Verizon to Curb Handset Exclusivity

Posted by: Olga Kharif on July 17, 2009

On July 17, Verizon Wireless announced that it will voluntarily start limiting the terms of its exclusive deals for handsets to six months. Is this a big deal? Well, sort of.

Today, when consumers think of LG Chocolate, BlackBerry Storm and BlackBerry Tour, they think of Verizon Wireless. But in another six months, these phones could potentially become available from a slew of small regional carriers, which, otherwise, may not have received access to these phones until years later. But here’s the rub: These small carriers have to be really small, and service fewer than 500,000 customers to get access to Verizon’s gear. Cellular South, which has been among the most active regional carriers rallying against handset exclusivity agreements, has 800,000 customers, and won’t be able to benefit from Verizon’s offer at all.

Having new handsets exclusively for six months will still allow Verizon Wireless to differentiate its offerings and to grab new users. New phones typically sell the most units in their first few months of introduction anyway. And other industry players have been moving to six-month exclusive contracts as well, though they haven’t exactly announced that: Carrier Sprint Nextel will only offer the popular Palm Pre exclusively for six months, after which time the device will become available through Verizon.

Still, Verizon Wireless’s gesture is significant, as it puts more pressure on AT&T to move to shorter exclusive contracts. For the past two years, AT&T, of course, has been the exclusive U.S. service provider for the best-selling Apple iPhone. It was in large part AT&T’s success with the iPhone that prompted smaller carriers like Cellular South to ask the Federal Communications Commission, which regulates the wireless industry, to review legality of exclusive handset arrangements. The FCC recently announced it would review the issue, and a decision is expected in the next year.

Most analysts believe that carriers would rather shorten the duration of their exclusive contracts themselves to ward off regulation from the FCC. Verizon’s move “will put pressure on the other carriers, T-Mobile (part of DT), Sprint (S), and most notably AT&T (T) to follow suit and limit the duration of exclusives,” Stifel, Nicolaus & Co. analyst Rebecca Arbogast wrote in a July 17 note. That said, I wouldn’t bet on AT&T offering to voluntarily relinquish its exclusive iPhone contract any time soon.

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Reader Comments

Keith

July 17, 2009 08:13 PM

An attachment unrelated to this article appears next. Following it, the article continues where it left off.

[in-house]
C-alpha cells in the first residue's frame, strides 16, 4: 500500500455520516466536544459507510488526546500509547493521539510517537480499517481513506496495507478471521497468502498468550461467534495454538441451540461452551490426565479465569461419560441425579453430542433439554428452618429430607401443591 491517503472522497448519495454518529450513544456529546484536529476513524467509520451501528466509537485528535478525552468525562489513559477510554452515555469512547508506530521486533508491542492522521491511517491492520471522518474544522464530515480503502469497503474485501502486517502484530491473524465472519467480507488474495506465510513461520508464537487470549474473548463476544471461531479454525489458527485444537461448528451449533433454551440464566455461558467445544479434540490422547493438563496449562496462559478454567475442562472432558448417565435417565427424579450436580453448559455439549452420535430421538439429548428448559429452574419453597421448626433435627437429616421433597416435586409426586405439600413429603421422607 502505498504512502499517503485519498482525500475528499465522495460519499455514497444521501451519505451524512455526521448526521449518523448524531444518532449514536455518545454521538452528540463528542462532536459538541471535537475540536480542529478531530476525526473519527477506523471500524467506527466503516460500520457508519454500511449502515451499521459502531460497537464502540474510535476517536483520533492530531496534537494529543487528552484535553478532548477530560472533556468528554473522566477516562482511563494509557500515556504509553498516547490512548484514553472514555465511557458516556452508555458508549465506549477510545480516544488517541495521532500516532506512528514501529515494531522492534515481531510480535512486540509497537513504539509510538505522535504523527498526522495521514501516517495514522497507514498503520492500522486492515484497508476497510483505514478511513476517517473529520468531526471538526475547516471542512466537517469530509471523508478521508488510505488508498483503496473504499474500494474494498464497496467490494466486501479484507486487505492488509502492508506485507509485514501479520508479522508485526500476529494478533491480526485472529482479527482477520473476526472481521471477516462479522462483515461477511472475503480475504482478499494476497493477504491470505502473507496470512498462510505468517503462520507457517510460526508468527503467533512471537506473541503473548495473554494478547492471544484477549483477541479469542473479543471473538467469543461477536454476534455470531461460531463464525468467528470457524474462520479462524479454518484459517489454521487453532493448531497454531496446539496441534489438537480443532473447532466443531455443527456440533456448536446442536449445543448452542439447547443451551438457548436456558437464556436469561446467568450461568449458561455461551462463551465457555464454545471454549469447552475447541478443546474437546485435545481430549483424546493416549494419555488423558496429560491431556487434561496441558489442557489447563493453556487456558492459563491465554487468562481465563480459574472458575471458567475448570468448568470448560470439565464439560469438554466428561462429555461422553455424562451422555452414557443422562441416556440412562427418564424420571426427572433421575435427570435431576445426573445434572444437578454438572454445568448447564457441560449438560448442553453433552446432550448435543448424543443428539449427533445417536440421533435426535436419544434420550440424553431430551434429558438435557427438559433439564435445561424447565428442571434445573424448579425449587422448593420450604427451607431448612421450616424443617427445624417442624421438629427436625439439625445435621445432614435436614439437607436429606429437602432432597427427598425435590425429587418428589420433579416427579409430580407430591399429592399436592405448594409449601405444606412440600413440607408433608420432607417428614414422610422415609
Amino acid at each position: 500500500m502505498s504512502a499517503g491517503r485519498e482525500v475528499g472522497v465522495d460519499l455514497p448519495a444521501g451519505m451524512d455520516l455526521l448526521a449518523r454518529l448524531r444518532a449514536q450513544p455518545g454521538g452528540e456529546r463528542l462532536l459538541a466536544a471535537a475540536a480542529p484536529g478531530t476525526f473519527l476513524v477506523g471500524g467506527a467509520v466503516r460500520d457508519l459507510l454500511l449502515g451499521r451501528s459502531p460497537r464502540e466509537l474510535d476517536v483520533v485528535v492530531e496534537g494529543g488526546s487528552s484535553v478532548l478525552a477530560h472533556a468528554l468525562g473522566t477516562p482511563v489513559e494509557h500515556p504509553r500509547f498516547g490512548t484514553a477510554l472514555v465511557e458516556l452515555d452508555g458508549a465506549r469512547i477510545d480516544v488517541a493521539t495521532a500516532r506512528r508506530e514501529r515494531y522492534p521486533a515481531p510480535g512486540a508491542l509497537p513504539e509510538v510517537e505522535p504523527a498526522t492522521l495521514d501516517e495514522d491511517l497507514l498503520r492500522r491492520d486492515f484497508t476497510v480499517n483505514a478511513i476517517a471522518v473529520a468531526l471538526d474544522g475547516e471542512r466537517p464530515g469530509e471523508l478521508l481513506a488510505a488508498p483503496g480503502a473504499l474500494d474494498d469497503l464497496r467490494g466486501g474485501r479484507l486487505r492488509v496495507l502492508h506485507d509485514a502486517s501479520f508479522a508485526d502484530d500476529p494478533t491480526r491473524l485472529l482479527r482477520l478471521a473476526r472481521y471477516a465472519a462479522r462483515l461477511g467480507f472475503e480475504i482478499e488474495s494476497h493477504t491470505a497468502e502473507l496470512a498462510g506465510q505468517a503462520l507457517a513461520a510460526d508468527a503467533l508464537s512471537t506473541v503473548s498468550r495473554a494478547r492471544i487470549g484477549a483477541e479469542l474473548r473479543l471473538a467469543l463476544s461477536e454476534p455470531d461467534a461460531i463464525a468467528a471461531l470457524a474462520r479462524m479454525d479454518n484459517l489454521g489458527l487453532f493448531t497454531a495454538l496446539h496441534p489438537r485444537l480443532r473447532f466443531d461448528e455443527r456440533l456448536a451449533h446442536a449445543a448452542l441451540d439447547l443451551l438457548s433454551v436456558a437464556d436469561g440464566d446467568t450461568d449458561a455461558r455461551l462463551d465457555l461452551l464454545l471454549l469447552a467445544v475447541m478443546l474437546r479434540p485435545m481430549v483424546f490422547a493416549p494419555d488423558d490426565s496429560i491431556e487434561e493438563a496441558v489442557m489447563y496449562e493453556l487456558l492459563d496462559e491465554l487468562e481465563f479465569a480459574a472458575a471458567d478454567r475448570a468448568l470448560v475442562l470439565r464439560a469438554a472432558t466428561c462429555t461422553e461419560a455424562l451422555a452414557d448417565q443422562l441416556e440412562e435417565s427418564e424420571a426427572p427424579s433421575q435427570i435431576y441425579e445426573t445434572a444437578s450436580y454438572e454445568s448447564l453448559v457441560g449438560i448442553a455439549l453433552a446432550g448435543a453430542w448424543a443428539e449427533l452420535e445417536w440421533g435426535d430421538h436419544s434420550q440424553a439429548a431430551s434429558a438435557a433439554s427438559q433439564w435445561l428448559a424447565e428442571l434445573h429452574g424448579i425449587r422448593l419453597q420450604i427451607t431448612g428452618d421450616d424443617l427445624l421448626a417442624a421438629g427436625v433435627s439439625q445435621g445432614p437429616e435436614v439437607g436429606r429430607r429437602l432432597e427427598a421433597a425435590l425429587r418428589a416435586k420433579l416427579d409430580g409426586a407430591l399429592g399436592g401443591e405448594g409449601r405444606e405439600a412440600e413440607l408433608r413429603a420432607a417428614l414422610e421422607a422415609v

With its' locked down phone software and 'features' Verizon needs to give up the ghost. Hopefully this is the beginning of open access software and hardware functionality for the benefit of consumers. ATT, Sprint, TMobile... are you starting to get it yet?

peterpan

July 17, 2009 08:18 PM

They aren't being nice to do this they just want to stop getting kicked in the butt each quarter by the iPhone. And I say iPhone because AT&T isn't what is kicking their butt it is the iPhone. It is amazing that a company without one cell tower can change the industry like it has.

I. MissVerizon

July 17, 2009 09:11 PM

Well, although I found that AT&T didn't suck as much as I expected, I still anticipate a veritable tsunami when Verizon gets iPhone, as all the AT&T customers that were former Verizon customers switch back.

I believe AT&T expects one too.

unfair

July 18, 2009 10:37 AM

These exclusive contractors amount to nothing but Monopoly and Restrictive Trade Practices, FCC should penalize these big telecom companies for bullying smaller ones. irrespective of however small contracts they have 6 months or 6 days doesn't matter.

Murali

July 20, 2009 01:49 PM

Iphone being exclusive for AT&T was not only benefiting AT&T, it was a sweet deal for Apple too i.e for every new customer signing up, in addition to the revenue from sale of the device, AT&T was paying a part of service fee it would realize over 2yrs.

So in a way, deal was a win win for both Apple and AT&T but I agree its not the best arrangement for the customer.

However on the flip side, exclusive deals foster collaboration between service provider and handset maker there by you would see more models being released faster.

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BusinessWeek writers Peter Burrows, Cliff Edwards, Olga Kharif, Aaron Ricadela, Douglas MacMillan, and Spencer Ante dig behind the headlines to analyze what’s really happening throughout the world of technology. One of the first mainstream media tech blogs, Tech Beat covers everything from tech bellwethers like Apple, Google, and Intel and emerging new leaders such as Facebook to new technologies, trends, and controversies.

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